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Sydney Central Station at heart of multi-billion dollar redevelopment

OFFICE workers will be able to watch trains whizz past from their desk or apartment dwellers from their bedroom, under a new vision to build high rises over Sydney’s railway lines writes Vikki Campion Urban Affairs Reporter of the Daily Telegraph on July 12, 2013.



A proposed 3km long transport corridor from Central to Eveleigh proposed transport development in Redfern.

The 3km long corridor from Central to Eveleigh would open more than one million square metres of space to the market, making it the biggest urban renewal in Sydney, dwarfing the $6 billion Barangaroo precinct.

Plans launched today will pitch the plan to developers world wide.

The NSW Government is opening expressions of interest to global companies with expertise in building over train stations, to transform the train tracks into high-rise office, retail and apartments.

The vision includes seven major bike paths, a series of high density neighbourhoods from Central to Ashmore, and turning Redfern Station into a "world class transport hub".



Planning Minister Brad Hazzard said the plan would reinvigorate Sydney’s "dead heart" calling on developers to "knock on Sydney’s door".

Major cities including London, New York and San Francisco have redeveloped rail corridors with bridge construction technology creating platforms over the rail corridors, steel beams supporting concrete decks over the rail line or putting the rail line underground.

"We want the world knocking on our door, to come and show us their best for rejuvenating the heart of Sydney," Mr Hazzard said.

"There area only three crossing over the rail lines but building above the corridor will allow more crossings to unite Redfern and Ultimo. "

The renewal corridor runs from the Goulbourn St car park in the Sydney CBD to Macdonaldtown train station.

It has a 20 year time frame, with development to occur in stages.



The current location of a proposed transport development in Redfern.

The draft Metropolitan Strategy for Sydney calls for 114,000 new CBD jobs and tens of thousands of new homes by 2031.

"This has the potential to result in more homes and more jobs – all with existing transport links," Mr Hazzard said.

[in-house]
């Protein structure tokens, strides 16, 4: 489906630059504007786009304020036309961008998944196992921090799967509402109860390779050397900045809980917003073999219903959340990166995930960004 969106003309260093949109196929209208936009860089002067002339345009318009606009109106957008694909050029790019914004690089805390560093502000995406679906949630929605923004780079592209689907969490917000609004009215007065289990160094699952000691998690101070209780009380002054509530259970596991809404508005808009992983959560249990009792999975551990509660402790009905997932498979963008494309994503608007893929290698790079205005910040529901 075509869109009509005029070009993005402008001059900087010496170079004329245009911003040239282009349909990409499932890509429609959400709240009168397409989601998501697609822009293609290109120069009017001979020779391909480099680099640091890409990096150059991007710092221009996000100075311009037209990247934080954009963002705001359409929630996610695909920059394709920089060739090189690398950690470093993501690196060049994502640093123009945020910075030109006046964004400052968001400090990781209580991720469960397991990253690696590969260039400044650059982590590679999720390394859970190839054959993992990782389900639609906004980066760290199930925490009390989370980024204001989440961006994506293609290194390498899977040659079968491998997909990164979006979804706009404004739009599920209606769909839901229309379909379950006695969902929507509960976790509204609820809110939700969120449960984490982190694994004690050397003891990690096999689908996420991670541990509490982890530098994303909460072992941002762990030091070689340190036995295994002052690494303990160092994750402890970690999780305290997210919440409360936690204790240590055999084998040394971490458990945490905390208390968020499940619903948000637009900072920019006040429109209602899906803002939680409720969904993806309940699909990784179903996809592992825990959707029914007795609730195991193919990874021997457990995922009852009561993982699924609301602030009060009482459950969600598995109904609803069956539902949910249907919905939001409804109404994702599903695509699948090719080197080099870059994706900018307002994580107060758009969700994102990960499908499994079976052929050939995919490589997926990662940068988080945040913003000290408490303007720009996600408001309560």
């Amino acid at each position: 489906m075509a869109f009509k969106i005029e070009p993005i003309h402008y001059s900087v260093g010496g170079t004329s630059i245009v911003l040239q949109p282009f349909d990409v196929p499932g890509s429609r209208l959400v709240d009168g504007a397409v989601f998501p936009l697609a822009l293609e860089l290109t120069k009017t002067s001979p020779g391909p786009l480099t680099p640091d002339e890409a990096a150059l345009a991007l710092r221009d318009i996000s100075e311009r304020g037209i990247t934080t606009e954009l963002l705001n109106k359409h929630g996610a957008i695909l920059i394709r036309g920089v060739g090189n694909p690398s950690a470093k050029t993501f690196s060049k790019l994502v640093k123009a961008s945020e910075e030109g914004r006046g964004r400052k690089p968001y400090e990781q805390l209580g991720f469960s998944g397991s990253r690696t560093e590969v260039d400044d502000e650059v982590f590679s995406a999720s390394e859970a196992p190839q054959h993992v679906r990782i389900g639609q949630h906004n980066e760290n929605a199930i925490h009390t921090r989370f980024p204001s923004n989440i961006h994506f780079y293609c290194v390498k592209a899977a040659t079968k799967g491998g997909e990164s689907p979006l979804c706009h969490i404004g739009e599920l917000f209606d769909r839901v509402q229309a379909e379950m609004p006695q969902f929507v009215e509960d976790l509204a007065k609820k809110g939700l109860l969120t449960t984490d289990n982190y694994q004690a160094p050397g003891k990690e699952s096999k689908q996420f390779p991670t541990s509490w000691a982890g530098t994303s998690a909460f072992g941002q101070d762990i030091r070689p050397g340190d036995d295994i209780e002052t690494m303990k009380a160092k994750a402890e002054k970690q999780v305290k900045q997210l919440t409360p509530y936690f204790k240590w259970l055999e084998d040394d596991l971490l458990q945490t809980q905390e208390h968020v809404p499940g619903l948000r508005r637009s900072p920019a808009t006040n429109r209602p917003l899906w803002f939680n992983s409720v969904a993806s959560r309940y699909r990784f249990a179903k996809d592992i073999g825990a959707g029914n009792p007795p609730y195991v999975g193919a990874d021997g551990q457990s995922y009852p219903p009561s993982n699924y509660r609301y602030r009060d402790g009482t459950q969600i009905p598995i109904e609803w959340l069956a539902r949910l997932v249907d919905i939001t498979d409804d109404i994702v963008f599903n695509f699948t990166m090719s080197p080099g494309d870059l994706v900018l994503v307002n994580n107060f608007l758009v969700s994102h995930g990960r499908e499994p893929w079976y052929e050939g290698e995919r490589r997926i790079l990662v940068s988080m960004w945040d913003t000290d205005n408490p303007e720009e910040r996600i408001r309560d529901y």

"This railway corridor could be revitalised with heritage buildings protected and given new life through adaptive reuse. Essential access for future transport infrastructure would be preserved."

Urban Taskforce CEO Chris Johnson warned there was no developer in the world who could take it on as a single project.

"It would need to be divided up into a number of projects to make it a reality," he said.

"It’s very bold; it’s surprisingly bold, its big scale thinking for the government to bring in."

Mr Johnson said he was concerned the vision would be lost as the NSW Government hands strategic planning to local communities.

"70 storey towers near heritage buildings and high rise from Central to Macdonaldtown is unlikely what community action groups will be positive about.," he said.

"The cost of building over railways while they are operating is enormous. If community groups say can we make them four or five storeys there is no way they have a chance of happening."


Central Station

Central Station is set for a makeover. Picture: Bradley Hunter

The Property Council of Australia backed the plan to "activate the city’s southern gateway".

"We need to keep advancing game-changing initiatives that will provide opportunities for growth, urban renewal and investment," NSW Executive Director Glenn Byres said.

"Leveraging the Government’s own land banks and transport corridors to generate new jobs, homes and investment makes sense.  Market testing will help the Government establish short, medium and long-term options for renewal."

Mr Hazzard said it was an urban renewal opportunity unrivalled anywhere in Australia.

"We believe there is the opportunity for a world class redevelopment of the corridor on a scale that reflects Sydney’s global city status," he said.

"By building above the rail lines and on underutilised land we can potentially make available more than one million square metres of new floor space - double the size of Barangaroo.

"We expect strong international interest in the renewal of the corridor as it presents an engineering and redevelopment challenge that has not existed in Sydney for decades."



Commuters at Sydney's Central train station in its current form. Picture: Bradley Hunter

The Daily Telegraph understands the land has height restrictions under Commonwealth legislation as it is within the protected airspace perimeter of Sydney airport.

Lord Mayor Clover Moore said she would support a "strategic study" on future development of the Central to Eveleigh precinct but was concerned that the NSW Government was calling for unsolicited proposals.

"A major project on this site could join long-divided parts of the city and provide future capacity for employment, productivity and growth," she said.

"I’m concerned by the current trend for unsolicited proposals – a major proposal like this needs to go through a proper public process."

Ms Moore said Central to Eveleigh would take years and the new plan should consider future transport needs, strategic employment growth for the city, the potential for linking roads and streets, and for creating new parks and open space.